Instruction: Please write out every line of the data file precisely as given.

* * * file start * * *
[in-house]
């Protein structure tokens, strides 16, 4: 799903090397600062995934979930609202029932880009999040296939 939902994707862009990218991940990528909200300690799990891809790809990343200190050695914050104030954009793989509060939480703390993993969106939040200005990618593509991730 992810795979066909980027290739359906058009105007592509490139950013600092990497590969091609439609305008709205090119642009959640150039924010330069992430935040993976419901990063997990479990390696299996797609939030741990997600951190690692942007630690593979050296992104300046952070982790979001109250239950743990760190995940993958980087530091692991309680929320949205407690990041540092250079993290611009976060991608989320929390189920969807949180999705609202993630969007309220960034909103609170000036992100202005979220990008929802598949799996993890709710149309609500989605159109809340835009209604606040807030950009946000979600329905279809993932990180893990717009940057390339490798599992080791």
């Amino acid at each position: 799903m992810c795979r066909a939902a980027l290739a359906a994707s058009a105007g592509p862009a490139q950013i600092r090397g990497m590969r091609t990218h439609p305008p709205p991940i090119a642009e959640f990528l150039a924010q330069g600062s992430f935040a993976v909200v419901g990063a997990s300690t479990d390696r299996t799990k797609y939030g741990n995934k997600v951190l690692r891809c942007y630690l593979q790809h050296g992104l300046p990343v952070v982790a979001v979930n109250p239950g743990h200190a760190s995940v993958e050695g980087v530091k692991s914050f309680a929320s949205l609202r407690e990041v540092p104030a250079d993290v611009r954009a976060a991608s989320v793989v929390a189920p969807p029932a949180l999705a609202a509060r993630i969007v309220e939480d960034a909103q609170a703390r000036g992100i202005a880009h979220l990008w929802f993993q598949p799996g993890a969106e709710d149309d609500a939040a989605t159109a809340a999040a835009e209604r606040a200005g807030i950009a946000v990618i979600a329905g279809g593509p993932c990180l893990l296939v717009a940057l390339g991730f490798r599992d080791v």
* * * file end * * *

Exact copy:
[in-house]
């Protein structure tokens, strides 16, 4: 799903090397600062995934979930609202029932880009999040296939 939902994707862009990218991940990528909200300690799990891809790809990343200190050695914050104030954009793989509060939480703390993993969106939040200005990618593509991730 992810795979066909980027290739359906058009105007592509490139950013600092990497590969091609439609305008709205090119642009959640150039924010330069992430935040993976419901990063997990479990390696299996797609939030741990997600951190690692942007630690593979050296992104300046952070982790979001109250239950743990760190995940993958980087530091692991309680929320949205407690990041540092250079993290611009976060991608989320929390189920969807949180999705609202993630969007309220960034909103609170000036992100202005979220990008929802598949799996993890709710149309609500989605159109809340835009209604606040807030950009946000979600329905279809993932990180893990717009940057390339490798599992080791």
């Amino acid at each position: 799903m992810c795979r066909a939902a980027l290739a359906a994707s058009a105007g592509p862009a490139q950013i600092r090397g990497m590969r091609t990218h439609p305008p709205p991940i090119a642009e959640f990528l150039a924010q330069g600062s992430f935040a993976v909200v419901g990063a997990s300690t479990d390696r299996t799990k797609y939030g741990n995934k997600v951190l690692r891809c942007y630690l593979q790809h050296g992104l300046p990343v952070v982790a979001v979930n109250p239950g743990h200190a760190s995940v993958e050695g980087v530091k692991s914050f309680a929320s949205l609202r407690e990041v540092p104030a250079d993290v611009r954009a976060a991608s989320v793989v929390a189920p969807p029932a949180l999705a609202a509060r993630i969007v309220e939480d960034a909103q609170a703390r000036g992100i202005a880009h979220l990008w929802f993993q598949p799996g993890a969106e709710d149309d609500a939040a989605t159109a809340a999040a835009e209604r606040a200005g807030i950009a946000v990618i979600a329905g279809g593509p993932c990180l893990l296939v717009a940057l390339g991730f490798r599992d080791v």